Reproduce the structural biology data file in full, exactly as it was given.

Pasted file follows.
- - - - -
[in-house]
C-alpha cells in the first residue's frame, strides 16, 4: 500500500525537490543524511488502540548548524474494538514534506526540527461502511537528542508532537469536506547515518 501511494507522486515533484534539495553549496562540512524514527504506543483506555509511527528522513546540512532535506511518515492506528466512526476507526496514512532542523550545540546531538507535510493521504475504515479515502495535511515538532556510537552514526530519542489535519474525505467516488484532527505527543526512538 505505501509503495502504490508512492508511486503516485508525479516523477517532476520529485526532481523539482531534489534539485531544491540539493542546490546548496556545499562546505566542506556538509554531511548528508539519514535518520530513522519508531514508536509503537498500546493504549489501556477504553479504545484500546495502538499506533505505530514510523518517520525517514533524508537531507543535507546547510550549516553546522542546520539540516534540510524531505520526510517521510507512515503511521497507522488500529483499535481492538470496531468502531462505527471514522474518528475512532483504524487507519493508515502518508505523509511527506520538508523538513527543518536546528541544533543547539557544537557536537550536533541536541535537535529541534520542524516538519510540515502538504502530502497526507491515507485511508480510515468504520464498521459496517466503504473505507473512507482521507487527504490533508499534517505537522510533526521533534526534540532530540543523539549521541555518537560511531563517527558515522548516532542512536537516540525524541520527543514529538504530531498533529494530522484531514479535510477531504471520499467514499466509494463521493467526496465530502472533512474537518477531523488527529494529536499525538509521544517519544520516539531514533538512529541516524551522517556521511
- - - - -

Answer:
[in-house]
C-alpha cells in the first residue's frame, strides 16, 4: 500500500525537490543524511488502540548548524474494538514534506526540527461502511537528542508532537469536506547515518 501511494507522486515533484534539495553549496562540512524514527504506543483506555509511527528522513546540512532535506511518515492506528466512526476507526496514512532542523550545540546531538507535510493521504475504515479515502495535511515538532556510537552514526530519542489535519474525505467516488484532527505527543526512538 505505501509503495502504490508512492508511486503516485508525479516523477517532476520529485526532481523539482531534489534539485531544491540539493542546490546548496556545499562546505566542506556538509554531511548528508539519514535518520530513522519508531514508536509503537498500546493504549489501556477504553479504545484500546495502538499506533505505530514510523518517520525517514533524508537531507543535507546547510550549516553546522542546520539540516534540510524531505520526510517521510507512515503511521497507522488500529483499535481492538470496531468502531462505527471514522474518528475512532483504524487507519493508515502518508505523509511527506520538508523538513527543518536546528541544533543547539557544537557536537550536533541536541535537535529541534520542524516538519510540515502538504502530502497526507491515507485511508480510515468504520464498521459496517466503504473505507473512507482521507487527504490533508499534517505537522510533526521533534526534540532530540543523539549521541555518537560511531563517527558515522548516532542512536537516540525524541520527543514529538504530531498533529494530522484531514479535510477531504471520499467514499466509494463521493467526496465530502472533512474537518477531523488527529494529536499525538509521544517519544520516539531514533538512529541516524551522517556521511